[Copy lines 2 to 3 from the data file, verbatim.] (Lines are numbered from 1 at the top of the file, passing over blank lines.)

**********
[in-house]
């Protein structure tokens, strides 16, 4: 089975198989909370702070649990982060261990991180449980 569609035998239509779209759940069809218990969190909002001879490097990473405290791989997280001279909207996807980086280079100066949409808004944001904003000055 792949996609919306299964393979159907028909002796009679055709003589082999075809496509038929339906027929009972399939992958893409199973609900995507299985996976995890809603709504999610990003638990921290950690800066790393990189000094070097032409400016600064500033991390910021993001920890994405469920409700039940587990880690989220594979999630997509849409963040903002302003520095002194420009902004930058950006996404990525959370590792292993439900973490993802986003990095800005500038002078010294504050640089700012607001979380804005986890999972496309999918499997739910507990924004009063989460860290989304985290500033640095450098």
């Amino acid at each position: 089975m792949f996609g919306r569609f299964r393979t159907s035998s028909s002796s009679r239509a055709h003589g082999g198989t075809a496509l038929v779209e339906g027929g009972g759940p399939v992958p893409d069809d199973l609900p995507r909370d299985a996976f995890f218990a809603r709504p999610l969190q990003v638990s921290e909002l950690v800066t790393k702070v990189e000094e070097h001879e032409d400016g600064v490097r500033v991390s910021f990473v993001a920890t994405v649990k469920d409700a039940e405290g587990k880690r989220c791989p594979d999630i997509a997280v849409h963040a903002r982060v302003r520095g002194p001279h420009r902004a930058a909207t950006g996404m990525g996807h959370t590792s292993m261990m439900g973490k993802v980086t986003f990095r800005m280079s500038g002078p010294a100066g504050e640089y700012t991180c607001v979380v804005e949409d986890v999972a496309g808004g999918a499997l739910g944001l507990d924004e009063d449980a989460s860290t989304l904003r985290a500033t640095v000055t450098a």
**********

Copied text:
């Protein structure tokens, strides 16, 4: 089975198989909370702070649990982060261990991180449980 569609035998239509779209759940069809218990969190909002001879490097990473405290791989997280001279909207996807980086280079100066949409808004944001904003000055 792949996609919306299964393979159907028909002796009679055709003589082999075809496509038929339906027929009972399939992958893409199973609900995507299985996976995890809603709504999610990003638990921290950690800066790393990189000094070097032409400016600064500033991390910021993001920890994405469920409700039940587990880690989220594979999630997509849409963040903002302003520095002194420009902004930058950006996404990525959370590792292993439900973490993802986003990095800005500038002078010294504050640089700012607001979380804005986890999972496309999918499997739910507990924004009063989460860290989304985290500033640095450098």
């Amino acid at each position: 089975m792949f996609g919306r569609f299964r393979t159907s035998s028909s002796s009679r239509a055709h003589g082999g198989t075809a496509l038929v779209e339906g027929g009972g759940p399939v992958p893409d069809d199973l609900p995507r909370d299985a996976f995890f218990a809603r709504p999610l969190q990003v638990s921290e909002l950690v800066t790393k702070v990189e000094e070097h001879e032409d400016g600064v490097r500033v991390s910021f990473v993001a920890t994405v649990k469920d409700a039940e405290g587990k880690r989220c791989p594979d999630i997509a997280v849409h963040a903002r982060v302003r520095g002194p001279h420009r902004a930058a909207t950006g996404m990525g996807h959370t590792s292993m261990m439900g973490k993802v980086t986003f990095r800005m280079s500038g002078p010294a100066g504050e640089y700012t991180c607001v979380v804005e949409d986890v999972a496309g808004g999918a499997l739910g944001l507990d924004e009063d449980a989460s860290t989304l904003r985290a500033t640095v000055t450098a």